Photobucket There’s a reason for the lack of updates this time. I was planning this blog post for a long time, waiting for the proof copy of my novel to arrive… Only to realize I couldn’t afford new batteries for my camera to take pictures of it. But then I remembered there was a picture of the cover online, so… Here it is. The long awaited “my copy has arrived” post.

First things first: the proof copy looks amazing and professional. Better than I expected it to be. It’s a prize made by a NaNoWriMo sponsor, Create Space: whoever managed to write 50 000 words by the end of November got a free proof copy of her novel. Sounds great?

Well, to tell you the truth, it sounds both great and lame, because it doesn’t really mean anything. It’s not like you have your novel published, or in print (unless you decide to self-publish it with them). Still, it’s nice to have it as a real book, with your (pen) name on the cover.

And now, the bad news: the novel itself.

It is… Amateurish, to say the least. Well, it sure didn’t seem so when I revised it, so the only explanation I have is: I was stupid enough not to print it and revise a printed copy. Never, never, never attempt to judge your work unless you have a printed copy!

Sounds logical? Yes, but I skipped this step, thinking I was smarter than this (and I couldn’t afford to print 370 pages, but it’s not an excuse). I’m one of those people who have no problems reading text on a monitor, even a long one, so I guess I thought printing the novel before revision was unnecessary.

Wrong. Besides glaring mistakes in the form of “he looked at her with his eyes” (I shit you not), there are so many unnecessary and amateurish things, such as head hopping (sudden shifts in POV), awkward pace and repetitions. And it’s not like I didn’t try to fix those things in the revision! So I guess I’ve learned a valuable lesson: always, always, ALWAYS print your copy before you declare you’ve done with the revision.

Also, it’s slow. And not slow in a literary fiction, Ian McEwan “one day on 100 pages” kind of slow. Slow in a boooring kind of way. It gets better in the chapter 3, and particularly after the chapter 10, but people won’t read that far unless I make them interested in the story.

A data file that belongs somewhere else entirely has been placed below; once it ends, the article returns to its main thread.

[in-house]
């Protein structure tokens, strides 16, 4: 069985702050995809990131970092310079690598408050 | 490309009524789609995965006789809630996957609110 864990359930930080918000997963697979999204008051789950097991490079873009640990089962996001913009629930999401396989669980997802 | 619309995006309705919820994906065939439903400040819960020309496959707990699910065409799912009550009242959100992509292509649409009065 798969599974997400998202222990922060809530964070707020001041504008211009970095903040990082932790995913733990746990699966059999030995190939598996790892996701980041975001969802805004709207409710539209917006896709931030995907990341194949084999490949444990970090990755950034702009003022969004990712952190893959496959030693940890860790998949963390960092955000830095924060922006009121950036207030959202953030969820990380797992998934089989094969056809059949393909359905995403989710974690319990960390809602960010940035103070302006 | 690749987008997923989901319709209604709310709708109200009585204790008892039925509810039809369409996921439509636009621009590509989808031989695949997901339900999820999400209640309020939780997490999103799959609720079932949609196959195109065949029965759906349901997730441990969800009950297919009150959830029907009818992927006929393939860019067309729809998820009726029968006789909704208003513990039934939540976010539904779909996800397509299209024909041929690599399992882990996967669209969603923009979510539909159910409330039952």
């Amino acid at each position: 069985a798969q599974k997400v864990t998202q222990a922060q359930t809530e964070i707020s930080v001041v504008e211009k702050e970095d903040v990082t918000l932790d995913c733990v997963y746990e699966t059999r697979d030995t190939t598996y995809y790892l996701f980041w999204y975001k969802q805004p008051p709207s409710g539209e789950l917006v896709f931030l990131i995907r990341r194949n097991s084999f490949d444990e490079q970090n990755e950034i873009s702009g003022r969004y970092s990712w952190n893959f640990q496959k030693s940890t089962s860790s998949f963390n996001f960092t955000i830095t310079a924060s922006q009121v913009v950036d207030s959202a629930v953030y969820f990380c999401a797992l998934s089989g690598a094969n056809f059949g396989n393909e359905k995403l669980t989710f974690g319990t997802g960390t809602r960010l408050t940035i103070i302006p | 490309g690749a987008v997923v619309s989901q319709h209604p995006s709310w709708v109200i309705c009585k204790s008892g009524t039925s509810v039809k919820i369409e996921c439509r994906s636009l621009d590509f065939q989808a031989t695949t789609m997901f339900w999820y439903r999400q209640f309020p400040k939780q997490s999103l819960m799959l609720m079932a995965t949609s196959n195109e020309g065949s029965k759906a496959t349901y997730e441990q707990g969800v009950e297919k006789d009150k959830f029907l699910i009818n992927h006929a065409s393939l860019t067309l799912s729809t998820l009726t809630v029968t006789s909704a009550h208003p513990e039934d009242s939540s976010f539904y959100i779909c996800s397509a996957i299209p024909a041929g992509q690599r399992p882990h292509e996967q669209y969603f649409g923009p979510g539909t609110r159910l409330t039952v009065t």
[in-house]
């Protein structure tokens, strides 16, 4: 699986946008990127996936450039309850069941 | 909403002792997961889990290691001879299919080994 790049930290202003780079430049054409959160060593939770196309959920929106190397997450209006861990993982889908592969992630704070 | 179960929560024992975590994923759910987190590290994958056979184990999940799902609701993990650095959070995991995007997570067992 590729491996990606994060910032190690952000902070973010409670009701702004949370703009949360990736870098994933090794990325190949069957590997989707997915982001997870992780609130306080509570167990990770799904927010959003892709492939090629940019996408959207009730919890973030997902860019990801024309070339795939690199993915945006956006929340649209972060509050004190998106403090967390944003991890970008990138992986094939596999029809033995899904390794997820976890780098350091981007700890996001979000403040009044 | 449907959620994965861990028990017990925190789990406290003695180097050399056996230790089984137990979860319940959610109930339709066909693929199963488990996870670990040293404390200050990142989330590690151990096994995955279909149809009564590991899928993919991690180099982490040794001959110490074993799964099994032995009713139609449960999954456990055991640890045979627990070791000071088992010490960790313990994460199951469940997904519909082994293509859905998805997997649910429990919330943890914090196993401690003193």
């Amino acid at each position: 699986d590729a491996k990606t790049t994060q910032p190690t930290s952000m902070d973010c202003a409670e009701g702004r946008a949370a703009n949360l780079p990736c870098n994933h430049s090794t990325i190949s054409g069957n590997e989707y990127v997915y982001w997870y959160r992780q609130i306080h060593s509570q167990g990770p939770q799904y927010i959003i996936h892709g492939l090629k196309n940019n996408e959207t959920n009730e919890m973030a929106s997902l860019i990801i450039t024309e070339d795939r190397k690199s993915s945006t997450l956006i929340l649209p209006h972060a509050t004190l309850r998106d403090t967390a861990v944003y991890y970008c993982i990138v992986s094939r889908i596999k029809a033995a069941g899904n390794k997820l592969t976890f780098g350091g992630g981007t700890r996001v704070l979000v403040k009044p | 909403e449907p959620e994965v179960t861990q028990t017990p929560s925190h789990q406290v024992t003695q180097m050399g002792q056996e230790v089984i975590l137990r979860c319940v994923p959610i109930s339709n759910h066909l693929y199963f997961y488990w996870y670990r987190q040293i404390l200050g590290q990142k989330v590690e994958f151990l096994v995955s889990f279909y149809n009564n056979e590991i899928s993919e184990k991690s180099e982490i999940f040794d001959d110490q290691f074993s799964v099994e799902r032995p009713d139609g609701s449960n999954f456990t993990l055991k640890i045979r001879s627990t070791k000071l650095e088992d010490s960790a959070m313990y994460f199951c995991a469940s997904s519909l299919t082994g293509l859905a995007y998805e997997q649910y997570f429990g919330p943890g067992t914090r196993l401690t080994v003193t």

On the other hand, there are some good things. I’ve managed to capture the setting (a small town) in all its beauty (or lack thereof). Also, dialogue. I used to think I’m bad at it, but now I see it’s one of my strengths. I also seem to be capable of not revealing too much (and making the reader fill in the blanks, which is quite important, since the whole story is basically peripheral: we never learn the big things, only their aftermath, beginning, or consequences). I’m also decent at creating realistic characters, though I’d say I still need a lot to learn in that department.

This was such a good experience, the whole NaNo thing. First of all, it helped me in a very tense moment in my life, and it prevented me from becoming depressed. This fact alone makes the whole thing precious.

And I’ve learned a lot about writing, too. I’ve learned that it’s possible to write on command, so to speak, without waiting for your muse. It’s difficult to wait for your muse when you have one hour of free time to write per day, for example. So you just start writing and… It works. I never believed it’s possible, but it is. So it’s a good thing to know.

I also learned how to squeeze things, so to speak. I still ended at 90 000 words where 70-80 000 would be more appropriate, but I’m learning how to control my writing.

And I learned how to handle dialogue. And how to reveal, explain, and describe using dialogue and action, not mere description (the “show, don’t tell rule”).

I also learned how to write from a male POV, and make the guy seem and sound like a guy (even in sex scenes! Go me!), which is something many female writers are unable to do right (see Simone Elkeles’ Perfect Chemistry … or Twilight for that matter (or better, not). Though a guy sounding like a girl is not the biggest problem with Perfect Chemistry, but it’s another story). Writing from a male POV is very important for me, since my fantasy novel has a male protagonist.

Finally, I learned a few things from my mistakes. The biggest one probably being: print, print, always print your work before/during/after revision.

So I’d say the experience was positive. I will leave this novel for now (though I already penned a few things that are crucial for the second revision), and I’ll focus on the new stuff. I sure want to start writing my fantasy novel (it’s been 8 years and counting, and I’m still unsure if I’m ready), and for this year’s NaNo, I want to face what it seems like the biggest challenge: writing in English. I know I’m not ready for it, but I’ll never be ready unless I try, and fail, and try again, and fail a little less. I’ll probably start with something simple, a YA (young adult) story, and I already have not one, but two ideas (one realistic, and another with a premise so absurd that it begs to be explored).